The Census Bureau on Thursday issued its most detailed portrait yet of how the U.S. has changed over the past decade and the data makes it likely that Illinois state lawmakers will redraw the maps they agreed to earlier this summer.
The Democratic-controlled General Assembly agreed to new state Senate and House districts even before the new detailed data was released Thursday. Now, they are expected to return to Springfield to redraw those maps.
The census figures have been eagerly awaited by states, and they are sure to set off an intense partisan battle over representation at a time of deep national division and fights over voting rights. The numbers could help determine control of the U.S. House in the 2022 elections and provide an electoral edge for the next decade. The data will also shape how $1.5 trillion in federal spending is distributed each year.
The new data shows that much of the fastest growth occurred in the nation's largest cities and their suburbs, while populations in many rural areas declined in the 2020 census. That data will serve as the building block to redraw 429 U.S. House districts in 44 states and 7,383 state legislative districts across the U.S. The official goal is to ensure each district has roughly the same number of people.
In Illinois, the population sat at 12.8 million, which is 18,000 less than 10 years ago, marking a 0.14% decrease. Illinois was one of just three states to lose population, the data showed.
In Chicago, however, there are 2.7 million people, an increase of 50,000, or 1.9%, compared to 2010 when the city saw a 6.9% decrease.
In 2020, the city reported a population that is 31% white, 30% Latino, 29% Black and 7% Asian. That's compared to 2010, when the population was 33% Black, 32% white, 28% Latino and 5% Asian.
"Today’s Census info shows Chicago’s resilience in the face of unprecedented challenges: privacy concerns, the Trump Admin's fear inducing policies targeting immigrants and a global pandemic," Chicago Mayor Lori Lightfoot tweeted. "We're digging into the data but today we celebrate the growth of our incredible city."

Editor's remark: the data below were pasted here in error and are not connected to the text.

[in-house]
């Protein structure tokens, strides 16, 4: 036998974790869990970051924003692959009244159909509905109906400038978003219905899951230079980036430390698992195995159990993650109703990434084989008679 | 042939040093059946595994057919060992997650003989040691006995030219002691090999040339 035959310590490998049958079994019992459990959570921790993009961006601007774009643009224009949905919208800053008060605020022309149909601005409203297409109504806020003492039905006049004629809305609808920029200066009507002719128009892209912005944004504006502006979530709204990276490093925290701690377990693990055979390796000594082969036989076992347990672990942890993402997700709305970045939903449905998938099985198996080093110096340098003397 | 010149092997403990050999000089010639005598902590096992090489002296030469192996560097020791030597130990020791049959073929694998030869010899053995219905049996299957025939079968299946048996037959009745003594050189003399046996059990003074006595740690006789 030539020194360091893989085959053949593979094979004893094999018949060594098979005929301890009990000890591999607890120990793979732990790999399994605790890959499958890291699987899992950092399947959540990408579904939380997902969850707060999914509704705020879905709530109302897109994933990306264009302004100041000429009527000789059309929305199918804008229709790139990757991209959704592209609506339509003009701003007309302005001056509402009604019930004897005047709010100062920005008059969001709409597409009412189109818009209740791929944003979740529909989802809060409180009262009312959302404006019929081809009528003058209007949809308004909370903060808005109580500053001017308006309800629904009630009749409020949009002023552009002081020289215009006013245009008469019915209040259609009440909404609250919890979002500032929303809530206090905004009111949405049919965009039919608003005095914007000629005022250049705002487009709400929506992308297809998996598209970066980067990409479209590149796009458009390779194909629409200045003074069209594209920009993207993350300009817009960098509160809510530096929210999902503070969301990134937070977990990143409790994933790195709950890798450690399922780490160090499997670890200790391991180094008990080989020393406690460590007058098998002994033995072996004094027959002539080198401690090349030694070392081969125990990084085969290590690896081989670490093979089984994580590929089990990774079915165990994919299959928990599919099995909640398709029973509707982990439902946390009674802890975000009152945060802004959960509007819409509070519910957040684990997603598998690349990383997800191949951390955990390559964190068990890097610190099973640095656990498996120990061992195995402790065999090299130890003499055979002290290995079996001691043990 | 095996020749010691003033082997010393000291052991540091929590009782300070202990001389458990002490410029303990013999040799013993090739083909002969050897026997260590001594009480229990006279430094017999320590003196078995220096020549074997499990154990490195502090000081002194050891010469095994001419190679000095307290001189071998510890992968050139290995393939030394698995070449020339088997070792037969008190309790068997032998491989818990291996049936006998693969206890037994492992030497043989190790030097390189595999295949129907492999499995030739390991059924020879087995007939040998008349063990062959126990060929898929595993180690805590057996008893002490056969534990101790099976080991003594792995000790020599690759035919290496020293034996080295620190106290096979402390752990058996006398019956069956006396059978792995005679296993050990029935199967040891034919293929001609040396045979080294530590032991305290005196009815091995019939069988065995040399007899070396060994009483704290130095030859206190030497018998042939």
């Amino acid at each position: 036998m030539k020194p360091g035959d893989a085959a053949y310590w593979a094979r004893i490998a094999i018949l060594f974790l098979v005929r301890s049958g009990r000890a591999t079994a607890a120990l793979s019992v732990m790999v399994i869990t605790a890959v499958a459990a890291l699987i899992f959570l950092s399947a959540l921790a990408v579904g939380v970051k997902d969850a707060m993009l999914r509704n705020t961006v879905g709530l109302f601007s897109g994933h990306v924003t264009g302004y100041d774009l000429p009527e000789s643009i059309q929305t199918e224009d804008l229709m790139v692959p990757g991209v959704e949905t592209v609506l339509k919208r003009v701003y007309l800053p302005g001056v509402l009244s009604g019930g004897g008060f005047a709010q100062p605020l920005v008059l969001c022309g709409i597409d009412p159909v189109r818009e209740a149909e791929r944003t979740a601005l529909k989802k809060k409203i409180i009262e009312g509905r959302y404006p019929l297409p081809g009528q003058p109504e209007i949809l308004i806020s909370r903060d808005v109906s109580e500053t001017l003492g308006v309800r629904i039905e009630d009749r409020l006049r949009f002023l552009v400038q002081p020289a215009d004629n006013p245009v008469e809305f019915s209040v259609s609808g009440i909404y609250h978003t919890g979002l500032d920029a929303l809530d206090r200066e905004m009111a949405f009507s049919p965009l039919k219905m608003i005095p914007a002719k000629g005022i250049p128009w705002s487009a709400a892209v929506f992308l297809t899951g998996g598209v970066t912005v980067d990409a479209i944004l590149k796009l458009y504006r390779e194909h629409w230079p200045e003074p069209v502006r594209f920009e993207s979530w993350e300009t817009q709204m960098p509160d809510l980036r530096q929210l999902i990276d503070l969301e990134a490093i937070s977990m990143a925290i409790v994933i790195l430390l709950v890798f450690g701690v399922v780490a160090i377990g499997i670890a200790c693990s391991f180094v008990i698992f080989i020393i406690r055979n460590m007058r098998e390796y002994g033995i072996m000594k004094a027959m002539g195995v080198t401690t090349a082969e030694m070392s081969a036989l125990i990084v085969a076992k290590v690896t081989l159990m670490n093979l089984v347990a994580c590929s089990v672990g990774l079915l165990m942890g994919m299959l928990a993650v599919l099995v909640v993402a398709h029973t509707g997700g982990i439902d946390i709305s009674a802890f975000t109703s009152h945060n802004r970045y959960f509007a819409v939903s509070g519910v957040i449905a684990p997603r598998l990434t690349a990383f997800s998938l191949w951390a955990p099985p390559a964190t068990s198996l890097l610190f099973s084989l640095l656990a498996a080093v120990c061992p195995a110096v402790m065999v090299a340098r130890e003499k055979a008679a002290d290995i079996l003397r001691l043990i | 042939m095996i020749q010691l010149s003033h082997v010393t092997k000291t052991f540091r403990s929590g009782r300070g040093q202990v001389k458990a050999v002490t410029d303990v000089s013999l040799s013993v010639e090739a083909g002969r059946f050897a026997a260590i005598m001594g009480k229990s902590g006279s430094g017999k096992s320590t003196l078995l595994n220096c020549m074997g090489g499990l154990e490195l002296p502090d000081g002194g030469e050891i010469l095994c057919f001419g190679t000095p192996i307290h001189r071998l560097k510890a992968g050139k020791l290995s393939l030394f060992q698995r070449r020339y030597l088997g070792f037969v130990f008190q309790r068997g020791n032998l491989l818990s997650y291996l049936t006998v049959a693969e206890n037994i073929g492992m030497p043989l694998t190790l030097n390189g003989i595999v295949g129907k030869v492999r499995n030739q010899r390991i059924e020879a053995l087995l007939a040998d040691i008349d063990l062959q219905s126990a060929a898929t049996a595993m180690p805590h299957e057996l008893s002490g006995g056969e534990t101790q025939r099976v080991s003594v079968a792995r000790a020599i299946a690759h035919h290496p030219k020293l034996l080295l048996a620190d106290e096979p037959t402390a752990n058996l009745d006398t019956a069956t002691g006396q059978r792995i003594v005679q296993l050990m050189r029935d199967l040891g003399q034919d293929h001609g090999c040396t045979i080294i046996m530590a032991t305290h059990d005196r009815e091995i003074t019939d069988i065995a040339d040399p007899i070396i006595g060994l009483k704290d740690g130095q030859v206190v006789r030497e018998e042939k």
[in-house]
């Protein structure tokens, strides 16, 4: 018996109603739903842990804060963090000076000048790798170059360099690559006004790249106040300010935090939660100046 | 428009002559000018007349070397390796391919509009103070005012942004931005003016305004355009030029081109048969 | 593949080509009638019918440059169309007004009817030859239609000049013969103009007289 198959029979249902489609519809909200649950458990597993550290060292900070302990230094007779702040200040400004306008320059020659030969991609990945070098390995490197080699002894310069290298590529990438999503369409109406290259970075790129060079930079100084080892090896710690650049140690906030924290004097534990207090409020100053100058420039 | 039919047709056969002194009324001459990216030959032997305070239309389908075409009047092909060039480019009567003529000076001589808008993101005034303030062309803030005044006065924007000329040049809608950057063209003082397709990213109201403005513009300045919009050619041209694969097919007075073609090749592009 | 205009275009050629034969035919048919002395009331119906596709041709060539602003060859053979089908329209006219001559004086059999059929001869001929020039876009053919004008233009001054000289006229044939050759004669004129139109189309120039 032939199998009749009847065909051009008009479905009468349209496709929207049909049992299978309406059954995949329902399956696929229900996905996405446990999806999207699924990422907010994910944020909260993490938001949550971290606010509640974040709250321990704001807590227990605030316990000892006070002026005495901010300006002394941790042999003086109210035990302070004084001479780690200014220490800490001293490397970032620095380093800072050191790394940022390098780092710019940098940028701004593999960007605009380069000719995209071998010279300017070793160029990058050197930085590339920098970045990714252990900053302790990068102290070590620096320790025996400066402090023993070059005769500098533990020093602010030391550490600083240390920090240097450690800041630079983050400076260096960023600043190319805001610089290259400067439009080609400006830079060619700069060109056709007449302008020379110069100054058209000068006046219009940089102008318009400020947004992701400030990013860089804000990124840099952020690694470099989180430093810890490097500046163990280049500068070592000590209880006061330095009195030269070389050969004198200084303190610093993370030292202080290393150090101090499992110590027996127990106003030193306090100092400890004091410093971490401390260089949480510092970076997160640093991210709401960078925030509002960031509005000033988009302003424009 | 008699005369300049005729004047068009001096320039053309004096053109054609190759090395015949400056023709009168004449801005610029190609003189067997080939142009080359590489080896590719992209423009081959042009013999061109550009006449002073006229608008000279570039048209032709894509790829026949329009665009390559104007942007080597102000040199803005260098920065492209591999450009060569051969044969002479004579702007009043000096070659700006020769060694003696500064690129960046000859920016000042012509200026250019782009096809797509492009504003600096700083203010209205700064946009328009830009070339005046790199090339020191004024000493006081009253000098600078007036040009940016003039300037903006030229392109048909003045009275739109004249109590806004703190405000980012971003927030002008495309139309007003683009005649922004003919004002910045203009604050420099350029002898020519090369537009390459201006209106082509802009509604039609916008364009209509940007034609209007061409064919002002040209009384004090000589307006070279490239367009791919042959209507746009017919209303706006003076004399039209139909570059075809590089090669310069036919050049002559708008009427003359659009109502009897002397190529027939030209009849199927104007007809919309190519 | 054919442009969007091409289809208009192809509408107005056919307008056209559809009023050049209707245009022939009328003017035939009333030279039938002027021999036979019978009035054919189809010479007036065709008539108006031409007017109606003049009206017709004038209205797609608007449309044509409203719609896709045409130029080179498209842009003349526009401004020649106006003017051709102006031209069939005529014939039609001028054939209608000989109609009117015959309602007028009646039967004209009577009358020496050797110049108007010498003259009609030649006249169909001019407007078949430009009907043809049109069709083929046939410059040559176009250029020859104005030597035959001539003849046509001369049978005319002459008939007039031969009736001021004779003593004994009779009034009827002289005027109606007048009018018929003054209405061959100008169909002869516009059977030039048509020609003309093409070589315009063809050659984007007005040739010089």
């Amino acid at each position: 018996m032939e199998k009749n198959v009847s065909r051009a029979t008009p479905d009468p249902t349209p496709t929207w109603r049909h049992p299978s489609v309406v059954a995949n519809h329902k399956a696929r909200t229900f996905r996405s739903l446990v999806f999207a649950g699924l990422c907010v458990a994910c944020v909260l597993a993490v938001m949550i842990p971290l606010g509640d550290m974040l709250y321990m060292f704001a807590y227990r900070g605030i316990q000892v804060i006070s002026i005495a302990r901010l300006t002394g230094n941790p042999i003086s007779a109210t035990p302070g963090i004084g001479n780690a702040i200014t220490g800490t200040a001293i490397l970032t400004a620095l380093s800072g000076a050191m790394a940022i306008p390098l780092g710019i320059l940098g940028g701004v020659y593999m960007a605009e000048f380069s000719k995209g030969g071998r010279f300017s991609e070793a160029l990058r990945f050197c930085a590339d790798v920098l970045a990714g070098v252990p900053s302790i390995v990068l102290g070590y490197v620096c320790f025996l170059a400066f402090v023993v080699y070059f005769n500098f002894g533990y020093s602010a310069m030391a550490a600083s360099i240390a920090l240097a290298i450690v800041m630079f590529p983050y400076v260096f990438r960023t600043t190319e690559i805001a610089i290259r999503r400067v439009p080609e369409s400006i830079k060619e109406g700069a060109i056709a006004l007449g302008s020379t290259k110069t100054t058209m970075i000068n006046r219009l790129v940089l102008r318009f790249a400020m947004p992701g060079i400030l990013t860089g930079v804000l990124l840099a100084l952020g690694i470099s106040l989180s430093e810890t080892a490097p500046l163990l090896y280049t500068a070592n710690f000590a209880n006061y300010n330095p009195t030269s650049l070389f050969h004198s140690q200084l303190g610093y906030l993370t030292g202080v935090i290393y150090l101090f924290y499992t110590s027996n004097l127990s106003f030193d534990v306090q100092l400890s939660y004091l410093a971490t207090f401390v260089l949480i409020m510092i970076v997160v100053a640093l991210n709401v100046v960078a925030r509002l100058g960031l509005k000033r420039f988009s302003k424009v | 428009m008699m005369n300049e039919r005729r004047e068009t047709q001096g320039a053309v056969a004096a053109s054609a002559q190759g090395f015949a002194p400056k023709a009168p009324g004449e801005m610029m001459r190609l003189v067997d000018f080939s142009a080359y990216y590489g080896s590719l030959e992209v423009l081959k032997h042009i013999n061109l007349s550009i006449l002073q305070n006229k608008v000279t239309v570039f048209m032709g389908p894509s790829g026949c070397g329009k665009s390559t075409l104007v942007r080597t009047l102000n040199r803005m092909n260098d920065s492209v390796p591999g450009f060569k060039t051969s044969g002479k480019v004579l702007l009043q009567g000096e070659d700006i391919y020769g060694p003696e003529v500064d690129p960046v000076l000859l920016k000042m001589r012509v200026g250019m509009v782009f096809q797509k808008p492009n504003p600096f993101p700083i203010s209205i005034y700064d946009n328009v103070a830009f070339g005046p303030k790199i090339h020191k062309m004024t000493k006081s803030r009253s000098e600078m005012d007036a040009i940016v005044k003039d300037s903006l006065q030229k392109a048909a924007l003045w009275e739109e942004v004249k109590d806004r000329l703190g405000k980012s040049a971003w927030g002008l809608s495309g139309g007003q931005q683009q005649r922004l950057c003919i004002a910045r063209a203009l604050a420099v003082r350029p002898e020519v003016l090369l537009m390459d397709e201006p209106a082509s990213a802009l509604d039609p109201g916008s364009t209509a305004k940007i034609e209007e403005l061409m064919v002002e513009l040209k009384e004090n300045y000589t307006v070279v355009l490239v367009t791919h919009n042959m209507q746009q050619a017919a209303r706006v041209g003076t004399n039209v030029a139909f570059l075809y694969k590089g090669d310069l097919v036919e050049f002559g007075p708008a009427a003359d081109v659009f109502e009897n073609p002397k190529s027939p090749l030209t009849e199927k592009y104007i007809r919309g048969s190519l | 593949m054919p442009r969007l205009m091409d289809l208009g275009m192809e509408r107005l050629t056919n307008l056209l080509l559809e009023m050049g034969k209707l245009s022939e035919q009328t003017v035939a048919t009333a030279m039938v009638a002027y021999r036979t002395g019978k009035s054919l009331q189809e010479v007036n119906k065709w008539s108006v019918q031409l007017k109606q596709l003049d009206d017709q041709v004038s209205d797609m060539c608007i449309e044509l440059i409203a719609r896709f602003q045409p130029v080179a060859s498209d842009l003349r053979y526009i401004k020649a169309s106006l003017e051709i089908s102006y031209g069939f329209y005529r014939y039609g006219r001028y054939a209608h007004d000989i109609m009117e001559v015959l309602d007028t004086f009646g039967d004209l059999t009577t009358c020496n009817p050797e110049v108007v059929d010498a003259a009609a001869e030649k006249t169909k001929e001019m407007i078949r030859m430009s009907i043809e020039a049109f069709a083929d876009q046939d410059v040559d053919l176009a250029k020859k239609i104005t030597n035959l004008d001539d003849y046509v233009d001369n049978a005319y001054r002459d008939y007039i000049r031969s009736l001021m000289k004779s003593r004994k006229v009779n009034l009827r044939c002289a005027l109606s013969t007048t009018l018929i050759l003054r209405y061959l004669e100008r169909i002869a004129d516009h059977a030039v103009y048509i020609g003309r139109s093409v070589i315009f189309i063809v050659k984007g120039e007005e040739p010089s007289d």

The data comes from compiling forms filled out last year by tens of millions of Americans, with the help of census takers and government statisticians to fill in the blanks when forms were not turned in or questions were left unanswered. The numbers reflect countless decisions made over the past 10 years by individuals to have children, move to another part of the country or to come to the U.S. from elsewhere.
The figures show continued migration to the South and West and population losses in the Mississippi Delta, Appalachia and smaller counties that lost people to larger counties. The numbers also indicate that the white population is aging and has fallen to its smallest share of the total population on record, though there are some exceptions. The share of the white population actually grew in coastal communities in the Carolinas and Virginia, as well as in counties stretching through the midsections of Georgia and Alabama. The population under age 18 is increasingly diverse.
The release offers states the first chance to redraw their political districts in a process that is expected to be particularly brutish since control over Congress and statehouses is at stake. It also provides the first opportunity to see, on a limited basis, how well the Census Bureau fulfilled its goal of counting every U.S. resident during what many consider the most difficult once-a-decade census in recent memory.
“The data we are releasing today meet our high quality data standards," acting Census Bureau Director Ron Jarmin said.
Even before it began, the headcount was challenged by attempted political interference from the Trump administration’s failed efforts to add a citizenship question to the census form, a move that critics feared would have a chilling effect on immigrant or Hispanic participation. The effort was stopped by the Supreme Court.
The information was originally supposed to be released by the end of March, but that deadline was pushed back because of delays caused by the coronavirus pandemic.